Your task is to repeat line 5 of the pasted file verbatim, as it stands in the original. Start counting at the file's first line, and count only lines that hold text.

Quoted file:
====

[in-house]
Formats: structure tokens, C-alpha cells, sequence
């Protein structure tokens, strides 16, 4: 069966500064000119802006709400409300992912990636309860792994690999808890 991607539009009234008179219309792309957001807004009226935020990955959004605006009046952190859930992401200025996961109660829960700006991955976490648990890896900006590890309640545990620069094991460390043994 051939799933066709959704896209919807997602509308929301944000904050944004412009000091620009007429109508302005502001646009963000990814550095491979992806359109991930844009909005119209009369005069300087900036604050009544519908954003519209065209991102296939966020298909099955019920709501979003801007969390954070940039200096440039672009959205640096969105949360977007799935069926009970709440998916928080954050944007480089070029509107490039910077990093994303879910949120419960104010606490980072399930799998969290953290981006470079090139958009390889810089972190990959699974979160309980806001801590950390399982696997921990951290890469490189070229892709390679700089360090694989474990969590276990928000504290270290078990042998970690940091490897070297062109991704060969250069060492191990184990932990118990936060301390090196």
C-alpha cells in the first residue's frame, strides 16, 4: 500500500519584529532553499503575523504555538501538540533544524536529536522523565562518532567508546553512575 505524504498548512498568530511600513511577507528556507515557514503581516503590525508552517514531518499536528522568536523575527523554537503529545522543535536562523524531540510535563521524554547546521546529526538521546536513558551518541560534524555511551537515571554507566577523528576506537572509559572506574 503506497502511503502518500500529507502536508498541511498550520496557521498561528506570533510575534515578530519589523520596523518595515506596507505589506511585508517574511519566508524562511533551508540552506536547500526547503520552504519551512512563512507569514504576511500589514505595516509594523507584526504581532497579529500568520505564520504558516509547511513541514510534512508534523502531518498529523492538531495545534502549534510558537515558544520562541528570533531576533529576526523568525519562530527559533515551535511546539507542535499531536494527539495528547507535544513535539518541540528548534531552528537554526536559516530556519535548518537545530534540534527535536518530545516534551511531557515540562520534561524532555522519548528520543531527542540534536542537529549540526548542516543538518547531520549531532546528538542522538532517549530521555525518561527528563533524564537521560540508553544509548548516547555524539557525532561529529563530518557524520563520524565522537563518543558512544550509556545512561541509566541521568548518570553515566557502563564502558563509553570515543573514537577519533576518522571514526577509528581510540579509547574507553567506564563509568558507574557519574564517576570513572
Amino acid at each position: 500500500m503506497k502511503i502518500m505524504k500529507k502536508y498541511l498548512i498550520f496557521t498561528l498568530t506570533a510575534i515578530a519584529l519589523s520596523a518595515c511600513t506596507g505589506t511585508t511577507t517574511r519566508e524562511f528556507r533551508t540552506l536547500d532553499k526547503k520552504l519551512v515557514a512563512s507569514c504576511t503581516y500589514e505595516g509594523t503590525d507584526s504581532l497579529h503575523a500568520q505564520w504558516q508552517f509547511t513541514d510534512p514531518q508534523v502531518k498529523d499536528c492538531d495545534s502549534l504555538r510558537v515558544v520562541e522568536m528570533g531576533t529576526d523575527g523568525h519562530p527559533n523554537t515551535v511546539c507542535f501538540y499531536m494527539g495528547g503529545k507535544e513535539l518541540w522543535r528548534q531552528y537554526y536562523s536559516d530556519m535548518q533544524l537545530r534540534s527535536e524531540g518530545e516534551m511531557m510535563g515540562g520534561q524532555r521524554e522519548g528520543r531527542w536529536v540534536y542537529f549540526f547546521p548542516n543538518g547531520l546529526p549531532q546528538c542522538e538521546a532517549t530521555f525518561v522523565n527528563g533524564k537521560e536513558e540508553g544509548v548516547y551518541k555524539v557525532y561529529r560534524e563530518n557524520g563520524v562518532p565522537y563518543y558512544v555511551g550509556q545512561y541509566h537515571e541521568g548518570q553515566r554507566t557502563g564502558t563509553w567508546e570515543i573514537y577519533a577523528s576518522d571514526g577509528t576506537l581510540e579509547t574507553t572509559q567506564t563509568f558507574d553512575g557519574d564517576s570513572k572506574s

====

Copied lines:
Amino acid at each position: 500500500m503506497k502511503i502518500m505524504k500529507k502536508y498541511l498548512i498550520f496557521t498561528l498568530t506570533a510575534i515578530a519584529l519589523s520596523a518595515c511600513t506596507g505589506t511585508t511577507t517574511r519566508e524562511f528556507r533551508t540552506l536547500d532553499k526547503k520552504l519551512v515557514a512563512s507569514c504576511t503581516y500589514e505595516g509594523t503590525d507584526s504581532l497579529h503575523a500568520q505564520w504558516q508552517f509547511t513541514d510534512p514531518q508534523v502531518k498529523d499536528c492538531d495545534s502549534l504555538r510558537v515558544v520562541e522568536m528570533g531576533t529576526d523575527g523568525h519562530p527559533n523554537t515551535v511546539c507542535f501538540y499531536m494527539g495528547g503529545k507535544e513535539l518541540w522543535r528548534q531552528y537554526y536562523s536559516d530556519m535548518q533544524l537545530r534540534s527535536e524531540g518530545e516534551m511531557m510535563g515540562g520534561q524532555r521524554e522519548g528520543r531527542w536529536v540534536y542537529f549540526f547546521p548542516n543538518g547531520l546529526p549531532q546528538c542522538e538521546a532517549t530521555f525518561v522523565n527528563g533524564k537521560e536513558e540508553g544509548v548516547y551518541k555524539v557525532y561529529r560534524e563530518n557524520g563520524v562518532p565522537y563518543y558512544v555511551g550509556q545512561y541509566h537515571e541521568g548518570q553515566r554507566t557502563g564502558t563509553w567508546e570515543i573514537y577519533a577523528s576518522d571514526g577509528t576506537l581510540e579509547t574507553t572509559q567506564t563509568f558507574d553512575g557519574d564517576s570513572k572506574s